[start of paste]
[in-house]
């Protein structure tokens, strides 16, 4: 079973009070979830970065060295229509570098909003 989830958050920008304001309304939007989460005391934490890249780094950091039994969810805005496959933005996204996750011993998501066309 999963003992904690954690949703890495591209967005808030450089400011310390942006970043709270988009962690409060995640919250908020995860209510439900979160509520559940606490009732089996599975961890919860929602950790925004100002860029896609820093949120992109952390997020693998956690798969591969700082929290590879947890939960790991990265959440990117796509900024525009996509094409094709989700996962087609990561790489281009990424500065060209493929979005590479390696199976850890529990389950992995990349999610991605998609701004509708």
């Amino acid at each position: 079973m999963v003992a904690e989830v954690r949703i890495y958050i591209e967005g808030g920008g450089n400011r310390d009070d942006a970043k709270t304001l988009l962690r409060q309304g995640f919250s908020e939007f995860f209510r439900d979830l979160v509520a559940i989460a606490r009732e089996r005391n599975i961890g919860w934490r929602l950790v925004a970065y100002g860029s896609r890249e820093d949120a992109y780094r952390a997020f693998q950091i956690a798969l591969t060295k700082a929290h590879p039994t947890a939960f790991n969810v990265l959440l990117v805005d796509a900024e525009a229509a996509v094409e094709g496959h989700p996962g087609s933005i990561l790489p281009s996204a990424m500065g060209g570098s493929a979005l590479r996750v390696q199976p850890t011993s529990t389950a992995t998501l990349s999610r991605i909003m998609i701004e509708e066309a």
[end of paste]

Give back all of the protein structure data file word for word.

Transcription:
[in-house]
């Protein structure tokens, strides 16, 4: 079973009070979830970065060295229509570098909003 989830958050920008304001309304939007989460005391934490890249780094950091039994969810805005496959933005996204996750011993998501066309 999963003992904690954690949703890495591209967005808030450089400011310390942006970043709270988009962690409060995640919250908020995860209510439900979160509520559940606490009732089996599975961890919860929602950790925004100002860029896609820093949120992109952390997020693998956690798969591969700082929290590879947890939960790991990265959440990117796509900024525009996509094409094709989700996962087609990561790489281009990424500065060209493929979005590479390696199976850890529990389950992995990349999610991605998609701004509708």
């Amino acid at each position: 079973m999963v003992a904690e989830v954690r949703i890495y958050i591209e967005g808030g920008g450089n400011r310390d009070d942006a970043k709270t304001l988009l962690r409060q309304g995640f919250s908020e939007f995860f209510r439900d979830l979160v509520a559940i989460a606490r009732e089996r005391n599975i961890g919860w934490r929602l950790v925004a970065y100002g860029s896609r890249e820093d949120a992109y780094r952390a997020f693998q950091i956690a798969l591969t060295k700082a929290h590879p039994t947890a939960f790991n969810v990265l959440l990117v805005d796509a900024e525009a229509a996509v094409e094709g496959h989700p996962g087609s933005i990561l790489p281009s996204a990424m500065g060209g570098s493929a979005l590479r996750v390696q199976p850890t011993s529990t389950a992995t998501l990349s999610r991605i909003m998609i701004e509708e066309a």